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Title: A behavioural understanding of privacy : Article 8 European Convention on Human Rights and a right to respect for barriers
Author: Hughes, K. E.
Awarding Body: University of Cambridge
Current Institution: University of Cambridge
Date of Award: 2010
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To develop effective privacy laws we need to have a thorough understanding of privacy. The thesis addresses four questions: (i) how should we identify the interests that should be protected by a right to privacy? (ii) Does everyone have the same need for privacy? (iii) What constitutes a privacy experience? (iv) What values and functions does privacy serve? This leads to an understanding of privacy which draws upon studies of human behaviour and social interaction. The right can be understood as a claim that barriers used to prevent access should be respected: For X to have a right to privacy against Y is for X to have a claim against Y that Y not access X by breaching a barrier used by X to prevent Y from accessing X. The remainder of the thesis analyses Article 8 European Convention on Human Rights through this theoretical framework. There are four dimensions to this analysis: scope; needs; states; and value. Scope refers to the match between Article 8 ECHR and the above model. Analysis of ‘need’ concentrates on interests of women and children in relation to privacy, helping to identify the normative core of the right and its limits. Analysis of ‘state’ considers the extent to which three types of privacy experiences are recognised: (i) physical separation; (ii) group privacy; and (iii) public privacy. ‘Value’ refers to the perceived significance of the right when it conflicts with other interests and rights. Finally, the thesis concludes with a consideration of the need for legislative intervention.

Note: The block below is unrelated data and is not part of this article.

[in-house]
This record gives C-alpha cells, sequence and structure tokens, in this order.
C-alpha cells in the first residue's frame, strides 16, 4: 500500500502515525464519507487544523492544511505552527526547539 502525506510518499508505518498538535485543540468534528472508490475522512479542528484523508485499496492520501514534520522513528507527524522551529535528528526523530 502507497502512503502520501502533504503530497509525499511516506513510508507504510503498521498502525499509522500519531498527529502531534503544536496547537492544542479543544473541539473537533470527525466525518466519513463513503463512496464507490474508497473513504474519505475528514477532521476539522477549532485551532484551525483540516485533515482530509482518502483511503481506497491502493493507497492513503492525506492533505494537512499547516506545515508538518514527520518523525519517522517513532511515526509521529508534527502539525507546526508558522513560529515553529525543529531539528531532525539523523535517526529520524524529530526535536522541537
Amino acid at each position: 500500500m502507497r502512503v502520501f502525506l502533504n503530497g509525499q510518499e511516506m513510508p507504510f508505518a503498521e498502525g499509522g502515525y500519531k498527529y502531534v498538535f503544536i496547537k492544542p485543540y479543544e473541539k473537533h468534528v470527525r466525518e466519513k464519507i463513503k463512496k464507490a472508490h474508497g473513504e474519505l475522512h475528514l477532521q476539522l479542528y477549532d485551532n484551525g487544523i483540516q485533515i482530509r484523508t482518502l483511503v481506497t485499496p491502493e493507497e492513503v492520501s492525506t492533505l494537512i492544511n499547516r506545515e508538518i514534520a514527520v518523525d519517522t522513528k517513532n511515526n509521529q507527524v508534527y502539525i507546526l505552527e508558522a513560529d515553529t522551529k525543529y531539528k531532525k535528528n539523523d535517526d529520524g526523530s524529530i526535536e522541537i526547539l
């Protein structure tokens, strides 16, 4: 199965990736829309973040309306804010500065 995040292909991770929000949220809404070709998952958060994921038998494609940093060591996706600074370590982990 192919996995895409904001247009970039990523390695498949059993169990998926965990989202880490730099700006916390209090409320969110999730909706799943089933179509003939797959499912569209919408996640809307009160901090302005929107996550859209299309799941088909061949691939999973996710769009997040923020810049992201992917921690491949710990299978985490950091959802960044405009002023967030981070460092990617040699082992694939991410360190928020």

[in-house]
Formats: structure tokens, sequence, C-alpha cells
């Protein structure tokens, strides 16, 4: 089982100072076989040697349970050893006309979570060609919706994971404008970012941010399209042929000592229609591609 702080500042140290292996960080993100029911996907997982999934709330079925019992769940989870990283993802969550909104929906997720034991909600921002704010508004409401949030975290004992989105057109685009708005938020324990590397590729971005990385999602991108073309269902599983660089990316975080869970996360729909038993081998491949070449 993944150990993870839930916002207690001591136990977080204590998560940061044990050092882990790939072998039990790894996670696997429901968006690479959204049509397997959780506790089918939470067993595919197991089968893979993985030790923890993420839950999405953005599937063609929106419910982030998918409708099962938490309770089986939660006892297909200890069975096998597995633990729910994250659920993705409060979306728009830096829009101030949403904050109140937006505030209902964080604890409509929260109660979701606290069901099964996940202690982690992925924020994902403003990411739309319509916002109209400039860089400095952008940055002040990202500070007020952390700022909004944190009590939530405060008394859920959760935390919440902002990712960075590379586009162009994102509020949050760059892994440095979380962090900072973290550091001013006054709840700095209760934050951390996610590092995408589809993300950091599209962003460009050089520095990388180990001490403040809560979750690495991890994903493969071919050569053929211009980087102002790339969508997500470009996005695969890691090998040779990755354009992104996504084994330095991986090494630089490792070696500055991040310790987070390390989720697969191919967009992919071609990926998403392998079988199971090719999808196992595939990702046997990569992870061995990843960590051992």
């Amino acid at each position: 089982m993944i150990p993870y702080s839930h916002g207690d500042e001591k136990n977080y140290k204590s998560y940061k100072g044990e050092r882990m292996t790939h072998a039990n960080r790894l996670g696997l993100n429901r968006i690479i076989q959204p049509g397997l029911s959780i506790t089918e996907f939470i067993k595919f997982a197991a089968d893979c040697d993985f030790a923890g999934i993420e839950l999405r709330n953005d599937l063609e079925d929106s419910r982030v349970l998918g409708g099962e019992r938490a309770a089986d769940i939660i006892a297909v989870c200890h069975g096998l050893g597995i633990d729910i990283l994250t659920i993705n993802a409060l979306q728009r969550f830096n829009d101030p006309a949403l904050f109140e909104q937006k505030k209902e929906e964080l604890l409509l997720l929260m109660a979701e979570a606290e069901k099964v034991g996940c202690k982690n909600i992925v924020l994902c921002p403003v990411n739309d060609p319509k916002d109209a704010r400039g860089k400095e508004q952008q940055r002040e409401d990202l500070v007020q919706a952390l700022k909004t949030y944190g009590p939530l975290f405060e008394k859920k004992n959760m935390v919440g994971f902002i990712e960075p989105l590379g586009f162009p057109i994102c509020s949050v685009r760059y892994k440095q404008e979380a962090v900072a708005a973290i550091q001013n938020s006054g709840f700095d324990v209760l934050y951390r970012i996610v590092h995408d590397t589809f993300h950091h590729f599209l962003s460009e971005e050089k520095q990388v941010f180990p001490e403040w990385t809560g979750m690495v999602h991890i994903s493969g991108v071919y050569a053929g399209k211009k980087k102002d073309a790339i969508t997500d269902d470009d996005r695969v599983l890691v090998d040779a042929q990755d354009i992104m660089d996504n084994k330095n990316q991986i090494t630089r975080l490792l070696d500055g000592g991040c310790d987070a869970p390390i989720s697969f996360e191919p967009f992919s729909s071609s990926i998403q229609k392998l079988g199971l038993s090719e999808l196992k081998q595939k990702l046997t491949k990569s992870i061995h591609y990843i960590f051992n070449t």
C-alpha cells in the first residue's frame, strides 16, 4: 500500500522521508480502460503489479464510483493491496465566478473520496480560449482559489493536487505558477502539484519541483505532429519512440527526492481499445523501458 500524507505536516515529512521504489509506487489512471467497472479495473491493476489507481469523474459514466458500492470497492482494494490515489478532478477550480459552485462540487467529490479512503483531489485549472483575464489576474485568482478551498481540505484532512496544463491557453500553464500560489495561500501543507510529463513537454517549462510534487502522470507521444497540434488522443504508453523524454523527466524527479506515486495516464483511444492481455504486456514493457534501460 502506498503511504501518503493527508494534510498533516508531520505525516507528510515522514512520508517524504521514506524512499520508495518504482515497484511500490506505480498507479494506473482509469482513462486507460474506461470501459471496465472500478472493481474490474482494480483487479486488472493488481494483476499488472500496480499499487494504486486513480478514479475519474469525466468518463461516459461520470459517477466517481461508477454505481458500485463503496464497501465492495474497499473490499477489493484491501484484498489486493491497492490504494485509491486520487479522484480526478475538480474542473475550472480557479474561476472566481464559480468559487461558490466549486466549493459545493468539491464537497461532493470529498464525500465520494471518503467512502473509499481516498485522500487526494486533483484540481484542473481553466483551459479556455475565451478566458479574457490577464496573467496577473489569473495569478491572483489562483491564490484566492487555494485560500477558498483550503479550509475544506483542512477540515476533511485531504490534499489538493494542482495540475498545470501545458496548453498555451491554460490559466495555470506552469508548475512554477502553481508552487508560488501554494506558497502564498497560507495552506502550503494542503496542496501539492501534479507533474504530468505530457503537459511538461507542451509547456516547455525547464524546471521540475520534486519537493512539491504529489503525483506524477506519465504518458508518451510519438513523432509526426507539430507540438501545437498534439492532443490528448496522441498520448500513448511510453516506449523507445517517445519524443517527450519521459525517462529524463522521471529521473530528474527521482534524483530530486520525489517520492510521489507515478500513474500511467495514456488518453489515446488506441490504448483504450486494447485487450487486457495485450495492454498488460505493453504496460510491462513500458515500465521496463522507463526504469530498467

Supervisor: Not available Sponsor: Not available
Qualification Name: Thesis (Ph.D.) Qualification Level: Doctoral
EThOS ID:  DOI: Not available